Most business-to-business (B2B) buyers—more than 70 percent—wait to contact sellers until late in the sales process, says a study by CSO Insights, the research division of Miller Heiman Group. The majority of buyers, the study notes, have fully defined their needs before engaging with a B2B sales representative, and almost half have identified specific solutions before reaching out.

“The Growing Buyer-Seller Gap: Results of the 2018 Buyer Preferences Study,” based on a global survey of 500 decision makers, also finds just 23 percent of B2B buyers view sellers as a top resource for solving business problems; only one third (32 percent) say sales reps exceed their expectations; and more than two thirds (68 percent) see little to no difference between vendors. CSO Insights describes the result of these perspectives as a B2B buyer apathy loop, and its report prescribes “selling with perspective” as the greatest opportunity to differentiate and exceed buyer expectations.

“As the consumer shopping experience moves to a model that cuts out salespeople, B2B sellers must adjust by bringing insights and expertise into the sales process,” says Seleste Lunsford, managing director of CSO Insights. “Sales reps today must add value beyond simply facilitating transactions, or they run the risk of being replaced by technology.”

However, buyers still want to engage with sales reps under the right circumstances. Almost two thirds of B2B buyers (65 percent) find value in discussing their needs with salespeople, while only three percent want to make all purchases online and never work with sellers again. In addition, 90 percent of buyers are open to engaging sellers earlier in the buying process, especially when facing a new, risky or complex situation.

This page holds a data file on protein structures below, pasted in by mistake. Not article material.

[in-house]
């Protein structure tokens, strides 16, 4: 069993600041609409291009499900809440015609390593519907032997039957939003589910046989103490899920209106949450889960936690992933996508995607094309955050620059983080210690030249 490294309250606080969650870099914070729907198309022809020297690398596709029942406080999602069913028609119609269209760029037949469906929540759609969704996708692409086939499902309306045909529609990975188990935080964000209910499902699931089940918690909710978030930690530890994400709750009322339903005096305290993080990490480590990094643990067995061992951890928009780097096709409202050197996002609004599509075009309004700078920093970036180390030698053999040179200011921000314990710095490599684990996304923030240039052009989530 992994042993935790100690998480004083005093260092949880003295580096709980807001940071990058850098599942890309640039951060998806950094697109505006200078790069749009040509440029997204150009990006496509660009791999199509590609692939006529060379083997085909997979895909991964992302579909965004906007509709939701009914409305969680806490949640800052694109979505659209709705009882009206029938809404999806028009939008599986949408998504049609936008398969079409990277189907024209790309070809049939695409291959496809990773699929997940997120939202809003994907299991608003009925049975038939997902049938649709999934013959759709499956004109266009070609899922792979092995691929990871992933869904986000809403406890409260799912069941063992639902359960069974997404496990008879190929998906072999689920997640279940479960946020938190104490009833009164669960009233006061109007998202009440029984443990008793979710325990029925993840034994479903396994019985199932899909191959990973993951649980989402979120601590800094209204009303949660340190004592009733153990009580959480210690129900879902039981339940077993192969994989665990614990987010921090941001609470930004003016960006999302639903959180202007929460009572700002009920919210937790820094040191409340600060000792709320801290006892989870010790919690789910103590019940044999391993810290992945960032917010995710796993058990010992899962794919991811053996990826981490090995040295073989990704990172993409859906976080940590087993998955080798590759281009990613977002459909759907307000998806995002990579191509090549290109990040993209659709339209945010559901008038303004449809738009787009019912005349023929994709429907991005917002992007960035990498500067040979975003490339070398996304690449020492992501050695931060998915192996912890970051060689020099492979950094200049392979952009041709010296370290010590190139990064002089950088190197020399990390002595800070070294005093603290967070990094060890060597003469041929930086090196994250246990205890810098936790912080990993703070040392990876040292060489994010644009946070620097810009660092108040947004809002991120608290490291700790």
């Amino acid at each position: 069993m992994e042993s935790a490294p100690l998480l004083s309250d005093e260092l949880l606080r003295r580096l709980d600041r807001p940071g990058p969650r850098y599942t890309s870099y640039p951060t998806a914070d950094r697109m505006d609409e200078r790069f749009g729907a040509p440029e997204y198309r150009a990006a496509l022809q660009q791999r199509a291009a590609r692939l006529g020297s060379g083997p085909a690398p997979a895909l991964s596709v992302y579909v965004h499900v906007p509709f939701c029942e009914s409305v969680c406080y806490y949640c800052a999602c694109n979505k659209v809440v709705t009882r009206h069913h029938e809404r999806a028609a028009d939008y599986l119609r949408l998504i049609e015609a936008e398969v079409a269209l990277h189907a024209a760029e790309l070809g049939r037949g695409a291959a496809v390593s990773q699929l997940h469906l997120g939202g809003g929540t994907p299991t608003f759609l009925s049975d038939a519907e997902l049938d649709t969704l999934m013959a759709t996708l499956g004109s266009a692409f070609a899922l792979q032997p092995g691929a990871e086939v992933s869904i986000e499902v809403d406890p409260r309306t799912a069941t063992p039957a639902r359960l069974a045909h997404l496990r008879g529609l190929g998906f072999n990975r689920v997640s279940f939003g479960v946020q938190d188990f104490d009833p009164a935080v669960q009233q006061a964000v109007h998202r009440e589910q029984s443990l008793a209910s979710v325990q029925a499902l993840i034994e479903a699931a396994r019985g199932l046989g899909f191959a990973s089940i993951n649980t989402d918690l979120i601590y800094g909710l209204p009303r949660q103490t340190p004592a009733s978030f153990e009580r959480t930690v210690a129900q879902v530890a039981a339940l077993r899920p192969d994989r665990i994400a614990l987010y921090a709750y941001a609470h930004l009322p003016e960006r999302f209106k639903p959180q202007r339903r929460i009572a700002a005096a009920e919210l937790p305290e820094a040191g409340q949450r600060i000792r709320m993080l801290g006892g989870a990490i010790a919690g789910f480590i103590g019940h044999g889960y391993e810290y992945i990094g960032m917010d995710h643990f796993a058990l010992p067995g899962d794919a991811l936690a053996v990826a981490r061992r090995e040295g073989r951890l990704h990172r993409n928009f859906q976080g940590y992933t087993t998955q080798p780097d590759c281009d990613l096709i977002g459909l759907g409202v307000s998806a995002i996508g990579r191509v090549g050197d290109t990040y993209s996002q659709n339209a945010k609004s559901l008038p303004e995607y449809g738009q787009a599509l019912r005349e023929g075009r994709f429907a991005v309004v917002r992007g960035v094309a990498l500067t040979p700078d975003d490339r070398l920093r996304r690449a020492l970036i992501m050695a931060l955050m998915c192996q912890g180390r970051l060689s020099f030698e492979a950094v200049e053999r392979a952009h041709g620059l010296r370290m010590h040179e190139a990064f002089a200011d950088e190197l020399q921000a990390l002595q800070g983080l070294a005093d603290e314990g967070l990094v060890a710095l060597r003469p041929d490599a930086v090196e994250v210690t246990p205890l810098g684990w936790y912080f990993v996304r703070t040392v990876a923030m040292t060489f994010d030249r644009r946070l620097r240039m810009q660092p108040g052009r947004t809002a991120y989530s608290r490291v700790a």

The report also notes that buyers favor sales resources who demonstrate high levels of customer knowledge, leverage superior communications skills, present a results-orientation and educate buyers with perspective. While none of these register as new buyer requirements, CSO Insights’ annual studies of sales organizations show that few consistently excel at these competencies.

“Unfortunately, sales organizations continue to fall short,” Lunsford adds. “The ability to provide buyers with perspective offers the most promise for differentiation. Sellers must bring ideas, shape vision and make customers aware of solutions they hadn’t considered. There are no shortcuts. Educating the buyer needs to occur in addition to the other requirements, not replace them. And there is no one cookie-cutter approach for how and when to provide insights.”

The 2018 Buyer Preferences Study is based on a global survey of 500 B2B decision makers responsible for making purchases greater than $10,000 at companies with revenue of $250 million or more. Respondents represented 25 industries and a range of functions, including IT, accounting, operations, product, marketing, purchasing and HR. The survey included responses from North America (50 percent), Europe, the Middle East and Africa (30 percent), Asia Pacific (18 percent) and Latin America (2 percent).

For more information, download the full report here.